Daily Thoughts 04/20/2012
I read some more of Too Big To Know on the way to work this morning. David Weinberger is writing about crowdsourcing which I find rather interesting. For example, Kickstarter http://www.kickstarter.com/ is a crowdsourced way to fund creative projects. Another crowdsourced idea is the Berkeley Open Infrastructure for Network Computing which runs different programs from a screensaver on home computers. It is a way to use excess computing power while people are not using their computers. The project originally started as SETI@HOME a screensaver which would help the process of searching for alien signals. http://en.wikipedia.org/wiki/Berkeley_Open_Infrastructure_for_Network_Computing
This morning, I updated the Facebook and Twitter accounts for the library. We are having Ellen Datlow who is an editor run a panel with three authors, John Langan, Gregory Frost, and Laird Barron on May 8, 2012 from 6:00 p.m. to 8:00 p.m. on the anthology Poe: 19 New Tales Inspired by Edgar Allen Poe
Thinking ahead to May, there is also the Book and Bake Sale by The Friends of the Library on May 4 and May 5. It is always nice to get some coffee, buy a few books, and have a baked treats.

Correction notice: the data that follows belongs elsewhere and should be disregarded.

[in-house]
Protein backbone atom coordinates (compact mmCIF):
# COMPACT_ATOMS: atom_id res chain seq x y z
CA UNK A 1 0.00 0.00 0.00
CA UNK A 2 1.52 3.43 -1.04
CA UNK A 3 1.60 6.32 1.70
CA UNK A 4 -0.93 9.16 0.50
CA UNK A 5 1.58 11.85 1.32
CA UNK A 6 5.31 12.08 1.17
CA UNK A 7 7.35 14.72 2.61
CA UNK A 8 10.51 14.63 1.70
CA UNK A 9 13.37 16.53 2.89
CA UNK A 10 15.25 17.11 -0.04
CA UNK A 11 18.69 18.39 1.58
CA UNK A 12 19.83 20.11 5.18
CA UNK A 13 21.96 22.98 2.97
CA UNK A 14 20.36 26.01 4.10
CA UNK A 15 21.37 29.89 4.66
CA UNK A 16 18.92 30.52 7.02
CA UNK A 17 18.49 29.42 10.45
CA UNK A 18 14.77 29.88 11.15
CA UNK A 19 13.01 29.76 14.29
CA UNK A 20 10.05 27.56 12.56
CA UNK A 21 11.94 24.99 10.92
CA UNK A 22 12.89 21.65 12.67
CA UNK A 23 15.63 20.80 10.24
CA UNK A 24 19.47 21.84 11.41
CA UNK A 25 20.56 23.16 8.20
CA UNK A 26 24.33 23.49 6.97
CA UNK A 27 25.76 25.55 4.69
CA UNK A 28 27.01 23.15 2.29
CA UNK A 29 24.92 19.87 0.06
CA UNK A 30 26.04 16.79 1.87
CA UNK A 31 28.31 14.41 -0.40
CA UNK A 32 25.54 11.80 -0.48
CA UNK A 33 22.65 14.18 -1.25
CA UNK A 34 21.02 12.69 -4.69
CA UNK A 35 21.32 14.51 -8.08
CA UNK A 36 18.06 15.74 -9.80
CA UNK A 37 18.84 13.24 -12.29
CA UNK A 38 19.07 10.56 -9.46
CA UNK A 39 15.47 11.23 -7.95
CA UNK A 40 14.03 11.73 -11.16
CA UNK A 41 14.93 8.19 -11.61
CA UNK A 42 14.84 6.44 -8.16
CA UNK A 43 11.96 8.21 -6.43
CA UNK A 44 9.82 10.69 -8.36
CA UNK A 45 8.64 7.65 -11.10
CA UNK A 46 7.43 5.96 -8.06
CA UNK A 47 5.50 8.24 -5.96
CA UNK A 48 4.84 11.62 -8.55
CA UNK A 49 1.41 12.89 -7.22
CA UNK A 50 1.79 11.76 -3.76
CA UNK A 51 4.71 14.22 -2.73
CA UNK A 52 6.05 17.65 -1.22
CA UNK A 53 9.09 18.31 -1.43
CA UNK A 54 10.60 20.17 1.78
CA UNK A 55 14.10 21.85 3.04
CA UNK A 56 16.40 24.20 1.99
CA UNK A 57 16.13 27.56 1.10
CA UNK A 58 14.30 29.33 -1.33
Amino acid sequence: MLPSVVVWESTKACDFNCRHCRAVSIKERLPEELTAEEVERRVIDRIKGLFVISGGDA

It reminds me that I checked the gift books this morning and picked out a few titles to add to our collection. I also checked the displays to see that they were in order. I am working with Title Tales to pick out books which we plan on ordering.
I also spent some time thinking about programming today.
I found one of those odd events that is a little puzzling. The title is The Future: What Does It Mean? It is sponsored by Metro and ASIS. I am a member of My Metro. It should be quite interesting. It is an open discussion about the future of information with a mixture of information professionals and science fiction authors. http://www.facebook.com/events/309056385827702/
I read some more of Too Big to Know on the subway going home. I learned about how complex data is now being shared in specialized networks of experts. Some of the data is too knowledge intensive to fit in standard texts and is stored in computers. On an outside thought, I have noticed two recent startups in New York focused on expert communities, the first is http://www.petridish.org which is a community focused on funding interesting scientist projects, and the second is http://www.quirky.com which is a social community focused on product development. This is a bit different than what David Weinberger is writing about, but there is connection because of the focus on specialized data.